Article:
There's a sad truth about the fate of financial regulation: It's almost certain to be outmoded by the time it's introduced. This was as true of Glass-Steagall in 1933 as it is of Dodd-Frank today.
This month we begin the third year since the Dodd-Frank Wall Street reform act passed, with the struggle over its shape ongoing. It's a still-unmolded toddler, and already on the fast track to fossilization. Does the most ambitious finance legislation in decades carry the DNA to successfully cope with the next crisis? In a word, no.
Dodd-Frank is based on the idea that financial markets are normally stable, with the exception of the occasional alarming "event." The New Deal's Glass-Steagall Act and the Clinton-era Gramm-Leach-Bliley "Modernization" shared those assumptions. All of these efforts were conceived as system-wide overhauls. In reality, though, they were designed only to remedy random, ad hoc crises; shocks like the 2008 meltdown, sometimes called "Minsky Moments."
Ironically, the late economist Hyman Minsky actually believed that these "moments" were anything but. At the Levy Institute, we share his view that instability is central to the genome of modern finance.
In other words, it's normal for the boat to keep rocking. The increasingly risky practices that fuel danger and instability are still being rewarded, and the absence of penalties for losses continues. The shocks will keep coming.
And each new threat to stability is destined to be different than the last. Dodd-Frank aims to identify the most vulnerable institutions and practices. That approach is too brittle to contain the disastrous effects of risks that are always morphing. Even constructive aspects of the Act could have perverse consequences, unless the rules are subject to sophisticated re-examination as the finance world develops.
Banks carry an urge -- maybe it's a genetic imperative? -- to evolve in a way that maximizes revenue. We're always witnessing how quickly markets create newer, riskier, and more profitable instruments. Credit default swaps aren't the only example, of course; look at the whole range of off-balance-sheet special purpose vehicles. It's the very nature of modern finance to transform its structure in response to the prevailing regulation, and to evade it successfully.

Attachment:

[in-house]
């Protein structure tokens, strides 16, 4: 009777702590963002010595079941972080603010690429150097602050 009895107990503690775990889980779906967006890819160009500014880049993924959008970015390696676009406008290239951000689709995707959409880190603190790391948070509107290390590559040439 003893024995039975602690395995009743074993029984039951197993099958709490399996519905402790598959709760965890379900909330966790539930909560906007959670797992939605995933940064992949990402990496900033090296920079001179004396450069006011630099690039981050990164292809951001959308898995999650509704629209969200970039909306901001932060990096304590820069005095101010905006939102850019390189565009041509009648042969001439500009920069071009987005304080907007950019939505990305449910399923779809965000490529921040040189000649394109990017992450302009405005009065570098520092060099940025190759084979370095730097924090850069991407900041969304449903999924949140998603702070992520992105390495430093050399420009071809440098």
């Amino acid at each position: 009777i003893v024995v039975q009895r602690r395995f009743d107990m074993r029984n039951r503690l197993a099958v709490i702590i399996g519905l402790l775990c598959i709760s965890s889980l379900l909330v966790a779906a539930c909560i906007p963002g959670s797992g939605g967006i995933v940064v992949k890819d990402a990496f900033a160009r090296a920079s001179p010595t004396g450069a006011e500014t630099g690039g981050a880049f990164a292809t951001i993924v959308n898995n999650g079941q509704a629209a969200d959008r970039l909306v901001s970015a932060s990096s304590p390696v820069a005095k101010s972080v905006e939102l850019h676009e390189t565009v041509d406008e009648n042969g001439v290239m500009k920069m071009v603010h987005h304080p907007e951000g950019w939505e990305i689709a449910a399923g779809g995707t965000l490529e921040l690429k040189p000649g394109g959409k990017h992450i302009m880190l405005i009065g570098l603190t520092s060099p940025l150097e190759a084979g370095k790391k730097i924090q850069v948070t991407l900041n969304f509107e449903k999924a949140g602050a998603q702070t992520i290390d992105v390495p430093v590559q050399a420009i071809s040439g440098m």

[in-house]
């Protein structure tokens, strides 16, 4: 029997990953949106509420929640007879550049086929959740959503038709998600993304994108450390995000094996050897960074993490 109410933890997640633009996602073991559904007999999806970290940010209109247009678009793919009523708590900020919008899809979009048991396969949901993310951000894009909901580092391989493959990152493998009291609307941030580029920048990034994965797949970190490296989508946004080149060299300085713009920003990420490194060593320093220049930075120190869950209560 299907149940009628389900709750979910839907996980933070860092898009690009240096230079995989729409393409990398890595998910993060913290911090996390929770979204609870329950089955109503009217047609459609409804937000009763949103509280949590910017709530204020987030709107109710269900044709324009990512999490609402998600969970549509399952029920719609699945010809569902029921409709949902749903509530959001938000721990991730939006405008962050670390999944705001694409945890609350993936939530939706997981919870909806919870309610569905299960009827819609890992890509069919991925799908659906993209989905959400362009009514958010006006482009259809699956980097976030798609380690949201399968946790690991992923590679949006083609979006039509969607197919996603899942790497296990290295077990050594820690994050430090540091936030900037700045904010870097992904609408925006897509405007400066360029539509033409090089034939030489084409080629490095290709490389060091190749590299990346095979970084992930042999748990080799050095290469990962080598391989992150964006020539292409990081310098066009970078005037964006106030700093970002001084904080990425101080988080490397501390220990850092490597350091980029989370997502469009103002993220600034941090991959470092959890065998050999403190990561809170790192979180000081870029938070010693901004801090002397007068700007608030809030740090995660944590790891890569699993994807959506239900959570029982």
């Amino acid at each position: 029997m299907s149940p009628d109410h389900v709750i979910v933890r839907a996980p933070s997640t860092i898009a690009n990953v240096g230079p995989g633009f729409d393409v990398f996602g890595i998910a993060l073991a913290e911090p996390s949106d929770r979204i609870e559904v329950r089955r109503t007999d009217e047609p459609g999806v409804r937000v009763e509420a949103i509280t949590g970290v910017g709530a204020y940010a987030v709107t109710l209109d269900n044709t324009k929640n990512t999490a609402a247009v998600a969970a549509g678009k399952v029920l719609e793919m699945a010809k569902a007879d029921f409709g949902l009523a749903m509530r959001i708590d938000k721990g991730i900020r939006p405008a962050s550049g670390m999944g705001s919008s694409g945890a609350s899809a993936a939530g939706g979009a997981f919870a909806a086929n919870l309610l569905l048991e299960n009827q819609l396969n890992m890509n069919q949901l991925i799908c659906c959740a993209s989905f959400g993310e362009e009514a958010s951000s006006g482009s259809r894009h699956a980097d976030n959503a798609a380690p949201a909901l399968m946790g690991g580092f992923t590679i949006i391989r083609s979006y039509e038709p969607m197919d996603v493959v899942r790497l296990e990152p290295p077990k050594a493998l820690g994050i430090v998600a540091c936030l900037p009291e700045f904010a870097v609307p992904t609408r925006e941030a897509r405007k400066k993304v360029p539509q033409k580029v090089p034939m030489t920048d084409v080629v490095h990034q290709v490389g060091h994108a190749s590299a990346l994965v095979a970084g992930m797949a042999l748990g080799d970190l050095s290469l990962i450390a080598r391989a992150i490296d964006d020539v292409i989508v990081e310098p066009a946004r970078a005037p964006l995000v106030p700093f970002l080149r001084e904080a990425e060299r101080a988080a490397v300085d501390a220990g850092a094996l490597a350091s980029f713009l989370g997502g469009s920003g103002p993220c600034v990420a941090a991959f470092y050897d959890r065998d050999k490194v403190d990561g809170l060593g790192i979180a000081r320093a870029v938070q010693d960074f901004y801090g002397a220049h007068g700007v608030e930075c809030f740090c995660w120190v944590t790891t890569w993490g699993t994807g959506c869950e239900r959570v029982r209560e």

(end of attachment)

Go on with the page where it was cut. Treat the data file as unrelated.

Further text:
Under Dodd-Frank, banks will function more-or-less as they did in the past.
Their enormous size and multi-function operations -- the business model that underlies the latest crisis -- will be subject only to a series of cosmetic changes. The act's most significant measure, the Volcker Rule, continues to be diluted, and many of its other regulations are tied up in delays.
Instead of fundamental changes that would cushion our fragile system from shocks, Dodd-Frank's centerpiece is a limit on the use of public funds to rescue failing banks. By enabling rapid dissolutions, it aims to avoid a repeat of 2008, when the Lehman Brothers bankruptcy virtually froze capital markets. It's also an understandable response to TARP, which recapitalized insolvent financial institutions at a great cost, while allowing failing households to fall into foreclosure.
But limiting taxpayer exposure to the next bank breakdown is not the same as preventing a system-wide collapse. Tweaks to Dodd-Frank aren't a solution. Glass-Steagall contained features worth preserving, but reviving the law -- outdated then; infeasible now -- won't help. Neither will blaming Gramm-Leach-Bliley which, profound as it was, merely reflected the new status quo of its day. It institutionalized the changes that had already emerged in the markets.
We need banks that can earn competitive rates of return while they focus not on big risks, but on financing capital development. Reforms that promote enterprise and industry over speculation will have to be as innovative, flexible, opportunistic and plastic as the markets they aim to improve.
Regulators could begin by breaking banks down into smaller units. A bank holding company structure with numerous types of subsidiaries, each one subject to strict limitations on the type of permitted activities, would be a valuable deterrent to risky behavior. Restrictions on size and function would allow a reasonable shot at understanding esoteric subsidiaries, and a chance to react quickly to mutations.
As Dodd-Frank reaches its second anniversary, it faces both the limitations of its scope and the disheartening obstacles to its implementation. Will we really wait for the next, inevitable crisis before we start to develop adaptable reforms? In a word, probably.
Dimitri B. Papadimitriou is president of the Levy Economics Institute of Bard College, which recently published an e-book on effective regulation.
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